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CBD Gel is an Effective Treatment for Childhood Epilepsy, Study Finds

By Leo Bear-McGuinness

Published: Sep 03, 2021   
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Several studies have shown that oral CBD sprays and CBD drops can provide children some relief from the seizures caused by rare epilepsies. But how effective are CBD gels?

That was the question consultants and researchers from the universities of Melbourne and Otago attempted to answer in a new trial. And, indeed, it seems CBD gel can reduce epileptic seizures, according to the researchers’ findings.

Gel done

Published in JAMA Network Open, the study monitored the effects CBD gels had on 48 children, aged between 3 and 18, over a 6.5-month period. All children lived with a form of developmental and epileptic encephalopathy, such as Dravet or Lennox-Gastaut syndrome.

Parents of the children were asked to apply the transdermal CBD gel twice daily and record any seizures their child had.

The gels were provided by Zynerba Pharmaceuticals, which also funded the study and was responsible for its “design and conduct”.

Children weighing 25 kg or less initially received 250 mg of CBD per day (mg/day) via their gels, while children weighing over 25 kg were give 500 mg/day. After a month, these doses were increased to 500 mg/day and 750 mg/day, respectively. Two and half months into the treatment, the doses were further increased to 750 mg/day and 1000 mg/day, respectively.

By the end of the trial, the children’s average seizure rate had fallen by 12.3 percent. This effect was more pronounced for certain types of seizures, such as focal impaired awareness seizures (FIASs), a seizure that causes the individual to lose an awareness of their surroundings. On average, the rate of these FIASs fell by 44.5 percent across the cohort.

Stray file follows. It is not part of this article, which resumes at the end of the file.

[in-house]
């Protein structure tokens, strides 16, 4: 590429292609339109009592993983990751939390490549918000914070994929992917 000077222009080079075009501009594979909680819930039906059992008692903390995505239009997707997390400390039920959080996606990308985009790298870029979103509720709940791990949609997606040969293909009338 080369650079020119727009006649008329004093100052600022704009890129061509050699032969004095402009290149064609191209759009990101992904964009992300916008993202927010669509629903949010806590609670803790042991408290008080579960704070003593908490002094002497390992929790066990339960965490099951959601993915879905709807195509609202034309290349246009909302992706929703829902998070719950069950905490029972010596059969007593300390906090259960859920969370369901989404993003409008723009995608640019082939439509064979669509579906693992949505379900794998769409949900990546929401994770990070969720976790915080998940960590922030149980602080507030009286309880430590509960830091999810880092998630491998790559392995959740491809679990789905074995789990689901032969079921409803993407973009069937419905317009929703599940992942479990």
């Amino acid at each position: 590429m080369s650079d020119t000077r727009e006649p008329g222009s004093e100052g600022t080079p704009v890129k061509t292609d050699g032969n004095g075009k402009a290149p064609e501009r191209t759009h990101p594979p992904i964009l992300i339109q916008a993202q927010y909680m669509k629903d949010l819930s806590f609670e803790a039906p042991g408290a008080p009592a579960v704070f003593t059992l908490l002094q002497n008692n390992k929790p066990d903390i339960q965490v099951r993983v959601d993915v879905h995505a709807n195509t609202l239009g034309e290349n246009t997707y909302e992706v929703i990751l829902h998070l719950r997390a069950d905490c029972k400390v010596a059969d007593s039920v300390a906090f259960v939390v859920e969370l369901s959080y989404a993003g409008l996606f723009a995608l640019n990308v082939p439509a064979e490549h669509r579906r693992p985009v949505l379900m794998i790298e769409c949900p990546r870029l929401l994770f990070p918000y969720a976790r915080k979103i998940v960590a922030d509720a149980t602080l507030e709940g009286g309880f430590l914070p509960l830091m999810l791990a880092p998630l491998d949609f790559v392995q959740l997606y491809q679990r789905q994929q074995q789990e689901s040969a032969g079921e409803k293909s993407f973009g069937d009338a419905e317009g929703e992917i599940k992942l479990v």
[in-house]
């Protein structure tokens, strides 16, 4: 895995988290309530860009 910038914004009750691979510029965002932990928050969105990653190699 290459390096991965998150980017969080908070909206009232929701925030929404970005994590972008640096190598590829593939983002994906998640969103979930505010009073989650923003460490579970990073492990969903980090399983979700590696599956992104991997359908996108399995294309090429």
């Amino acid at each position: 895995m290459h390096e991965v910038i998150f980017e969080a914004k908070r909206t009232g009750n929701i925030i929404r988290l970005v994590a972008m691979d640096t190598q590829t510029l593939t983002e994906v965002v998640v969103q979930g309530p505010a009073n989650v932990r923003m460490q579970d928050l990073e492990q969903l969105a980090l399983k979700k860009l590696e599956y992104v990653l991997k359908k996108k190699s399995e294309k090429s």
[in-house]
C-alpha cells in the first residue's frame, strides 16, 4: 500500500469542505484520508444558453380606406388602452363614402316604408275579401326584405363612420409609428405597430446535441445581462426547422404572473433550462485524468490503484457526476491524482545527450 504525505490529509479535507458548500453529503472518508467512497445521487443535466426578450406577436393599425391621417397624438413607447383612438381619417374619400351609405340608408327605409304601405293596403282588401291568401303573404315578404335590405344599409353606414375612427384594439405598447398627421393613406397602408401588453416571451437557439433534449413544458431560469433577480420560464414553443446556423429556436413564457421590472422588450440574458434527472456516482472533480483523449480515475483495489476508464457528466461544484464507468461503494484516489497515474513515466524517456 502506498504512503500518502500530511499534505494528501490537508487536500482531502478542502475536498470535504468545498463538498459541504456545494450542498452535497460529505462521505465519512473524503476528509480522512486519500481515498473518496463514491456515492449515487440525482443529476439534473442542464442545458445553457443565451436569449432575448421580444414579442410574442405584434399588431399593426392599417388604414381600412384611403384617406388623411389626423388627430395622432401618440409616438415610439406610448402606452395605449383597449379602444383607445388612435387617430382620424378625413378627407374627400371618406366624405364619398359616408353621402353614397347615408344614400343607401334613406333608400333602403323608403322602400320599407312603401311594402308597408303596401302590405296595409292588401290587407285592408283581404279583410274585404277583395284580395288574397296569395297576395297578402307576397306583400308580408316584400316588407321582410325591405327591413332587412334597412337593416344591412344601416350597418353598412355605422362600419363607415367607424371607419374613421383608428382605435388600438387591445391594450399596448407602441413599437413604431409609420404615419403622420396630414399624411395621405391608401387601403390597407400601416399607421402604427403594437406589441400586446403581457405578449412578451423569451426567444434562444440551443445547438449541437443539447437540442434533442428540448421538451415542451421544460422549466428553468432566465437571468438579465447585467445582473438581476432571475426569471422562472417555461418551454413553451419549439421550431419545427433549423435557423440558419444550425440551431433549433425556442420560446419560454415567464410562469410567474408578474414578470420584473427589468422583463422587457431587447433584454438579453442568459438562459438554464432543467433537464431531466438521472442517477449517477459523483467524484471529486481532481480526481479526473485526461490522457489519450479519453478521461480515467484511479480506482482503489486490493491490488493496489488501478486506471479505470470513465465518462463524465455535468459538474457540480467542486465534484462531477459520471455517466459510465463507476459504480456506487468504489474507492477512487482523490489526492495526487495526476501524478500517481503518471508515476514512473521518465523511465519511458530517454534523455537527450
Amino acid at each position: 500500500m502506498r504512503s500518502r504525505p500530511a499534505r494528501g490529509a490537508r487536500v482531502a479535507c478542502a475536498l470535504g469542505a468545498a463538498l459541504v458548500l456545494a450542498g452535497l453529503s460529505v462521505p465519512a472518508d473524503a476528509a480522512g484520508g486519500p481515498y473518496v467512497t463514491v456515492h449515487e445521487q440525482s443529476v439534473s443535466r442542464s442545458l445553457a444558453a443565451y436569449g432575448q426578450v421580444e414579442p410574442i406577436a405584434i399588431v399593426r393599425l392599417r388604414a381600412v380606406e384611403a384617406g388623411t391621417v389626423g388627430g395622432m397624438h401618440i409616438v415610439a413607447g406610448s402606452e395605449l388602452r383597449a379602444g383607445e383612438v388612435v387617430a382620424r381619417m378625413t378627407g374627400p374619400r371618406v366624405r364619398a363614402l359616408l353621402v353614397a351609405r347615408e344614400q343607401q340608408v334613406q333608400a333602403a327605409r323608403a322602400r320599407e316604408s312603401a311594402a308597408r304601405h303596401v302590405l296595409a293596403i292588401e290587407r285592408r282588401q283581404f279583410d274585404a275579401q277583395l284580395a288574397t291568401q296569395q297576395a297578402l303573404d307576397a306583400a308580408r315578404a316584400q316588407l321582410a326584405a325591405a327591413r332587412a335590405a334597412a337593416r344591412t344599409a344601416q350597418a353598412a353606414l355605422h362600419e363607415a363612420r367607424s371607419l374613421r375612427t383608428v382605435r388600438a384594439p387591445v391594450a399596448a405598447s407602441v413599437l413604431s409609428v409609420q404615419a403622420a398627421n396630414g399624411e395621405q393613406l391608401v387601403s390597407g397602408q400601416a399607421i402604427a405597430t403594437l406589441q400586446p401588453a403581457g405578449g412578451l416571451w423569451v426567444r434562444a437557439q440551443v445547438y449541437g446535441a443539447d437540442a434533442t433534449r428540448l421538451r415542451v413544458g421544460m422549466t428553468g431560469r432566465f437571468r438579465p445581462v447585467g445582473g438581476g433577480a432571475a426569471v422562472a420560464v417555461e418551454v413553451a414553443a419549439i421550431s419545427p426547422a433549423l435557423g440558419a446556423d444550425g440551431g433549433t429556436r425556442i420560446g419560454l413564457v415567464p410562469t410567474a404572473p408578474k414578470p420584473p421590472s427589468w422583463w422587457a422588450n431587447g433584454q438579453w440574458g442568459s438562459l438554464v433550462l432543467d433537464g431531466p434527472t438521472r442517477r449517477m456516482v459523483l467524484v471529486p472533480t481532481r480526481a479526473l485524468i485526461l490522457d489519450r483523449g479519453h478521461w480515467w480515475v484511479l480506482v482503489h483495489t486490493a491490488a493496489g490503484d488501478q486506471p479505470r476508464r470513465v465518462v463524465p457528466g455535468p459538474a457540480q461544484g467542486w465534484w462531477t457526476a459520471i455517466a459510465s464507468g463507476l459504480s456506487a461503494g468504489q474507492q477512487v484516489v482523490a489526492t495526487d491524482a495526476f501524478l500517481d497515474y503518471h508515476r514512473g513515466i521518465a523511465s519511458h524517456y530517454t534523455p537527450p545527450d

Incidences of tonic-clonic seizures (TCSs), a type of seizure that causes the individual to lose consciousness, also fell by 22.7 percent, on average.

The majority of children (46 out of 48) reported at least one adverse side effect during the trial, such as an upper respiratory tract infection, somnolence, and vomiting. However, during the course of the trial, most of the patients were also taking other anti-epilepsy medications – medications which may have contributed to the observed adverse events.

Ultimately, the CBD gels were considered safe to use by the researchers, who also noted their effect on seemingly improving the children’s behavior, mood, and sleep patterns.

“CBD transdermal gel was safe and well tolerated,” the researchers wrote in their conclusion. “Treatment was associated with a reduction in FIAS and TCS frequency, as well as with caregiver-reported improvements in behavior, sleep, cognition, and quality of life.”

But the researchers also noted their study’s limitations. There was no placebo group, for instance, and all participants (or at least their parents) knew that they were receiving CBD, so a placebo effect may have occurred.

As such, the authors say their “findings highlight the need for a double-masked randomized clinical trial of CBD transdermal gel.”

CBD and epilepsy

In recent years, many studies have shown the benefit CBD can provide to children and adults living with epilepsy.

Published last year in Acta Neurologica Scandinavica, a review of four randomized controlled trials found that add-on CBD effectively reduced seizure frequency in patients with Lennox-Gastaut syndrome and Dravet syndrome, irrespective of concurrent use of the anti-epileptic medication clobazam.

Another study, published this August in Epilepsy & Behavior, found that people with epilepsy who used commercial CBD products had a higher quality of life and less anxiety compared to their peers who didn’t use CBD.

However, many clinicians and researchers around the world remain concerned about the adverse events linked to many CBD and medical cannabis medications.

A recent paper from the Hebrew University of Jerusalem concluded that, while medical cannabis showed good promise in the treatment of seizures, high doses of CBD were still related to decreased appetites in children, fatigue, and feelings of apathy.

“Children aren’t small adults, medical cannabis affects kids differently, and doctors need to pay close attention to those differences,” Professor Ilan Matok, an author of the study, said in a statement at the time. “The goal of our meta-analysis is to shed light on this area and provide doctors and parents with a more informed view of the potential of cannabis to help or harm their young patients.”

Among scientists and clinicians, medical cannabis and CBD products are considered distinct from recreational products, such as pre roll joints made from a pre roll machine.


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